Mark Purdue, Ph.D.
NCI Shady Grove | Room 6E140
Dr. Purdue received a Ph.D. in epidemiology from the University of Toronto, Canada. He joined DCEG in 2004 as a postdoctoral fellow within the Occupational and Environmental Epidemiology Branch, was appointed as a tenure-track investigator in 2009, and was awarded NIH scientific tenure in 2017. He has received several awards for his research in molecular epidemiology, including DCEG and NIH Fellowship Achievement awards, the DCEG Intramural Research Award, and the NIH Merit Award.
Dr. Purdue’s interests center on applying molecular and classical epidemiologic methods to study the causes of cancer and improve exposure assessment. He is particularly interested in evaluating the potential carcinogenicity of chlorinated solvents and investigating the etiology of kidney cancer and lymphomas.
Chlorinated solvents are manmade compounds widely used across different industries for a variety of applications. The International Agency for Research on Cancer (IARC) has classified trichloroethylene (TCE), commonly used in vapor degreasing in the past, as a (Group 1) human carcinogen affecting kidney cancer, and the widely used dry cleaning solvent perchloroethylene (“Perc”, also known as tetrachloroethylene) as a probable human carcinogen (Group 2A).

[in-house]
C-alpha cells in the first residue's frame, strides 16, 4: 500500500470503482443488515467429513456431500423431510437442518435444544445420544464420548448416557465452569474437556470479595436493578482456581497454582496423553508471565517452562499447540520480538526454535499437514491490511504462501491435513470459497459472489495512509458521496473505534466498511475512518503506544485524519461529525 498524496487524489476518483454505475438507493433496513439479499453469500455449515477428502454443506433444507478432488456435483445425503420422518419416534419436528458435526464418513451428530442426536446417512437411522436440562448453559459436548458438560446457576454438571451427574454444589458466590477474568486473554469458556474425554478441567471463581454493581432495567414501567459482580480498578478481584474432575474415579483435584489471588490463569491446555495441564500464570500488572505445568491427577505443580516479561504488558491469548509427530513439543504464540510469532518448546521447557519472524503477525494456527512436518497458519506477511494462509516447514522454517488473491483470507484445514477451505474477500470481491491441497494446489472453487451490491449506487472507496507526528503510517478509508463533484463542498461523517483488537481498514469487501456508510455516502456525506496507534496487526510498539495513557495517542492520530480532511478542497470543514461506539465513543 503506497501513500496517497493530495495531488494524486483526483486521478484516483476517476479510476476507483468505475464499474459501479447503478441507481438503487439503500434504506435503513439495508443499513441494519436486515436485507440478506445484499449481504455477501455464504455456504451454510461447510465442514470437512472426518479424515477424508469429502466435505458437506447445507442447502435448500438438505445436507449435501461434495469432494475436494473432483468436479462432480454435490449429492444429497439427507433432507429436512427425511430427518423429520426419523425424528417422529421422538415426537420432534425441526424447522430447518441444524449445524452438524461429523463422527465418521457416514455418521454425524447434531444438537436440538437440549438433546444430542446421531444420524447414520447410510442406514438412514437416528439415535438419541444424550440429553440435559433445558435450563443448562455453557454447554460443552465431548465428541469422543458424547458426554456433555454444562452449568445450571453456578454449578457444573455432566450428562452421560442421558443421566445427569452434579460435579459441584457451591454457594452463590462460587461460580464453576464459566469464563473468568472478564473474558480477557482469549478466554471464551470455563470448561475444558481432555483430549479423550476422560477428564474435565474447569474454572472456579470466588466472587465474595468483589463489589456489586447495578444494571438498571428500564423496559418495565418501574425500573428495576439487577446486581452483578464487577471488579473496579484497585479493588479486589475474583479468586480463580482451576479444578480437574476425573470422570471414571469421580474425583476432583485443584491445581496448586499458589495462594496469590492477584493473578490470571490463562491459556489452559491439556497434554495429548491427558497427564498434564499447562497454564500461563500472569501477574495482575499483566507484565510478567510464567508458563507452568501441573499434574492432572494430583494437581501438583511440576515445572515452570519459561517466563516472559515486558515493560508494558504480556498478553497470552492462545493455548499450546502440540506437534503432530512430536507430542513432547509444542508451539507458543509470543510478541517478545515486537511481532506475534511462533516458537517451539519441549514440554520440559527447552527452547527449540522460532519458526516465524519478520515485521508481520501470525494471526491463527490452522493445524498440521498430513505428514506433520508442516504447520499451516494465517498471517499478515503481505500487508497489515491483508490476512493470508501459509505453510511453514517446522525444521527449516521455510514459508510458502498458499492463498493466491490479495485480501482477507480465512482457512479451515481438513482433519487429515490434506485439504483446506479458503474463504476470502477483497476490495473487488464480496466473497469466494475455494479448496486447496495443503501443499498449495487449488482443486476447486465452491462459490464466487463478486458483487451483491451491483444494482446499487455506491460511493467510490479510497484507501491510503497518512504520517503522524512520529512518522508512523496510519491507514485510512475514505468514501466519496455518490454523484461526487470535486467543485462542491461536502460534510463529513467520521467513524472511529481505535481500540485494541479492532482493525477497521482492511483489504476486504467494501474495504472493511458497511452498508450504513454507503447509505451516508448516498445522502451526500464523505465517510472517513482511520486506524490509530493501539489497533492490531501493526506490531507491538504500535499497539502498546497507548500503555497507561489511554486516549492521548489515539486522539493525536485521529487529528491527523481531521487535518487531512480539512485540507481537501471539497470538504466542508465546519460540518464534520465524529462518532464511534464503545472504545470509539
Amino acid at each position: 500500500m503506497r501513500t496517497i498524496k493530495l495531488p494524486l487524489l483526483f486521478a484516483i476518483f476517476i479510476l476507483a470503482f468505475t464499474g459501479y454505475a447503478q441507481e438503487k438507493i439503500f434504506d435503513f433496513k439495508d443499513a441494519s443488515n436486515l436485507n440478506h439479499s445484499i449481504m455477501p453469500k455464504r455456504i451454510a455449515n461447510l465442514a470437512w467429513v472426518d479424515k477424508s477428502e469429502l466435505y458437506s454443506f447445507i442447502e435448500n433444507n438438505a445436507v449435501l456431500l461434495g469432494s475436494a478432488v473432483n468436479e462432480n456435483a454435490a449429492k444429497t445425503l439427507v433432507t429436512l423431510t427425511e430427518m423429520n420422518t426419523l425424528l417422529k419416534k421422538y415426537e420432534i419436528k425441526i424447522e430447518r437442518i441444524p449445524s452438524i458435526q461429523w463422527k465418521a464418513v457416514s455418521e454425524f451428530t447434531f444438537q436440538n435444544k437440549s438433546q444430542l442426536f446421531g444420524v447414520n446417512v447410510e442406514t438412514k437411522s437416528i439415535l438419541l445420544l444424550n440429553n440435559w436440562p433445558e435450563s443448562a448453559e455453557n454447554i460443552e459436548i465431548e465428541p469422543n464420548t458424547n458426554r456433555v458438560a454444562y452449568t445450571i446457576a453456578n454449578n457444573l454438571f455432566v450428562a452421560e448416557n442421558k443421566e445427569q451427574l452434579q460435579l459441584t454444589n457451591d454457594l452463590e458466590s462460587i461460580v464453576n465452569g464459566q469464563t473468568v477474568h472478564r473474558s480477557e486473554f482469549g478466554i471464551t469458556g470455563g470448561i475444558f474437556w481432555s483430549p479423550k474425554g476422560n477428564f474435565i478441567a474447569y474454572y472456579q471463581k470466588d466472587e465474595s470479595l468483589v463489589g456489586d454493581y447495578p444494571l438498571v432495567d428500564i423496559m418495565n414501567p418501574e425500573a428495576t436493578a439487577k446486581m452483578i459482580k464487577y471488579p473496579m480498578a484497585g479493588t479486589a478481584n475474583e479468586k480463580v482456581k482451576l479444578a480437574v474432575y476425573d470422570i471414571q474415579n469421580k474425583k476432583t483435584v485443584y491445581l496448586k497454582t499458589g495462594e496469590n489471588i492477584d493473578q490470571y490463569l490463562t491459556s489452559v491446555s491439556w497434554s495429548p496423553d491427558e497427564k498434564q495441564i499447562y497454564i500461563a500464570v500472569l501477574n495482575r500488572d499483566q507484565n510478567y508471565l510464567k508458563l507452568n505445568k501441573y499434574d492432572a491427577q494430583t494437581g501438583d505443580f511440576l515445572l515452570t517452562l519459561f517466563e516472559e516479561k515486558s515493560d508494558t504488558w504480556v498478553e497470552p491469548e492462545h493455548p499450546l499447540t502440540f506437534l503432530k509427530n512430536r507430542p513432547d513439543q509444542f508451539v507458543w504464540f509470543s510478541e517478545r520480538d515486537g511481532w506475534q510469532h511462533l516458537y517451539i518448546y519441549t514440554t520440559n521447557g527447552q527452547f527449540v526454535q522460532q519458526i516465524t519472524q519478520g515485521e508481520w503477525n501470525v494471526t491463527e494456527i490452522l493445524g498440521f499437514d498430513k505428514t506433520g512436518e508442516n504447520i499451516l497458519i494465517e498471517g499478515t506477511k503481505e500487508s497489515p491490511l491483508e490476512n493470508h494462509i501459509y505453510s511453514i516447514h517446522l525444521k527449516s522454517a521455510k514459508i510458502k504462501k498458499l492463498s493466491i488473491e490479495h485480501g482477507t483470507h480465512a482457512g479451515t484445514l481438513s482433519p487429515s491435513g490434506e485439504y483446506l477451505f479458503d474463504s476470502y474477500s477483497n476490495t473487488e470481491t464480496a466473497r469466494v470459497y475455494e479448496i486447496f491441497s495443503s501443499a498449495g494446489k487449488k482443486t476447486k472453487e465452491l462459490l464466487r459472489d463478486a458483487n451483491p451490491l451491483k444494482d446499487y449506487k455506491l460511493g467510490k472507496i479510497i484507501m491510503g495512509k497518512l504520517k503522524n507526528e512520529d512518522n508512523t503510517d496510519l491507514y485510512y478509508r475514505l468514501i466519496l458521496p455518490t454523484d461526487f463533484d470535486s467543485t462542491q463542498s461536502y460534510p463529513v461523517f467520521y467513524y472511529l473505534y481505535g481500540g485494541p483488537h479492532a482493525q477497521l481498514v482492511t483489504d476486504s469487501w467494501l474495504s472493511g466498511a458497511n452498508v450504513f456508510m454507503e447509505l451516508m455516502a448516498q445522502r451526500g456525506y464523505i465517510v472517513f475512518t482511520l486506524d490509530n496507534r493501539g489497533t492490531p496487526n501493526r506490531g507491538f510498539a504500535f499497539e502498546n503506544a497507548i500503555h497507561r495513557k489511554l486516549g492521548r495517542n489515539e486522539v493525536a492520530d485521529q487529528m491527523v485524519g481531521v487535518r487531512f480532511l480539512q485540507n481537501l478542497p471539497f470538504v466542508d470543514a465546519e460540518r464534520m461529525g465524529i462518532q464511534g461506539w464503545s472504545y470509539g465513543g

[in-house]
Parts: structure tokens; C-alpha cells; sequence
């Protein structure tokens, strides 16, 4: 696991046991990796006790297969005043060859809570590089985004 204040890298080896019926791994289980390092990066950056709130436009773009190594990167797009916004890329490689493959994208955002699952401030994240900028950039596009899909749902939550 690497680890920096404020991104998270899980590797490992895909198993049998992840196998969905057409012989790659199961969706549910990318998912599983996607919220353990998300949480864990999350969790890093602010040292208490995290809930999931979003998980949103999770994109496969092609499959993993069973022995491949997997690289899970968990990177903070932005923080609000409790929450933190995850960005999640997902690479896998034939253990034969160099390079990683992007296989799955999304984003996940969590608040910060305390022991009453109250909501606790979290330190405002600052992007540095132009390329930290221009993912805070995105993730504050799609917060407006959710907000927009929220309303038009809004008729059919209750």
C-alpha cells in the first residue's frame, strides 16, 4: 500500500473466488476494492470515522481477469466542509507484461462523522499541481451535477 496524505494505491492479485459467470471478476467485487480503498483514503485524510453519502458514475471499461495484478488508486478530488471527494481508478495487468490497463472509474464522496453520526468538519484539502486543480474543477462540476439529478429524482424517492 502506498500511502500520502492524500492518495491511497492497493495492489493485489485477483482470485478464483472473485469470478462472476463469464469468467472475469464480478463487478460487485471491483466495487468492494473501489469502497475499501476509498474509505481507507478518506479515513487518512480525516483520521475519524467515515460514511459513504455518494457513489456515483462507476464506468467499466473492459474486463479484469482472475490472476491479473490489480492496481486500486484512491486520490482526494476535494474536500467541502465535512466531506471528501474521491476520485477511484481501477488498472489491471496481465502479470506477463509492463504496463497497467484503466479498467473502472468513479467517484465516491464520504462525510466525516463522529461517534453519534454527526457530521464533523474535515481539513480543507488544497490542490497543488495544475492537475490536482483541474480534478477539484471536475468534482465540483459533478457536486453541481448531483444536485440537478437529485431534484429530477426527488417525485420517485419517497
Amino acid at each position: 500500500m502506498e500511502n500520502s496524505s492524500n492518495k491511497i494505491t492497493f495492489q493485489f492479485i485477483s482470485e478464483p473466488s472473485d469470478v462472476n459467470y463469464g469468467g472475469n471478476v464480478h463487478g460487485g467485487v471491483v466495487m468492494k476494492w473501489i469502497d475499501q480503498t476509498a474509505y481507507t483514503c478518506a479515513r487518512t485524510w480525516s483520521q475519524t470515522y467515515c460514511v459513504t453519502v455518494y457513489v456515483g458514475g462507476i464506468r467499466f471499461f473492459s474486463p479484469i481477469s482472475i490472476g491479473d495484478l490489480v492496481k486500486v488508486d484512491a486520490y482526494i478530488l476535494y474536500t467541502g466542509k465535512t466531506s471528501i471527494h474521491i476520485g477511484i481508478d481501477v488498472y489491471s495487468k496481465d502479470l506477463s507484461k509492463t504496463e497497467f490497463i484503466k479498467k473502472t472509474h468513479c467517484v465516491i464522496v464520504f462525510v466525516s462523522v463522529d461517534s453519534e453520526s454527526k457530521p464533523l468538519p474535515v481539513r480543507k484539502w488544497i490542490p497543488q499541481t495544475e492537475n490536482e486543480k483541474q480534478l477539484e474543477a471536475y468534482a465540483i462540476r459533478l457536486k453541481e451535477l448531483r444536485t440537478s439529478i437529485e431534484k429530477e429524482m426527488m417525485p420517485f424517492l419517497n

Dr. Purdue is leading case-control and cohort investigations to clarify whether TCE is a human carcinogen at sites other than the kidney, and whether Perc and other chlorinated solvents are human carcinogens at any site. He is also conducting molecular epidemiologic research to elucidate exposure-related biologic mechanisms relevant to cancer.
Investigations of kidney cancer etiology make up a large part of Dr. Purdue’s research program. His leadership in organizing genome-wide association studies have produced seminal contributions to our understanding of genetic susceptibility for this malignancy. In other kidney cancer research, Dr. Purdue has been evaluating suspected occupational risk factors, investigating possible factors underlying the excess of this disease among Black vs. White Americans, and exploring the existence of etiologic heterogeneity across histologic and molecular subtypes.
While severe immune dysregulation is an established risk factor for non-Hodgkin lymphoma (NHL), it is unclear whether subtle, subclinical immune system function influences lymphomagenesis in the general population. Dr. Purdue has been conducting investigations of serum immune markers and NHL within prospective cohorts to address this research question. He is also conducting research to better understand serum markers associated with risk of multiple myeloma (MM), a highly lethal B-cell malignancy, including investigations into markers predictive of future progression to MM from its asymptomatic precursor, monoclonal gammopathy of undetermined significance.
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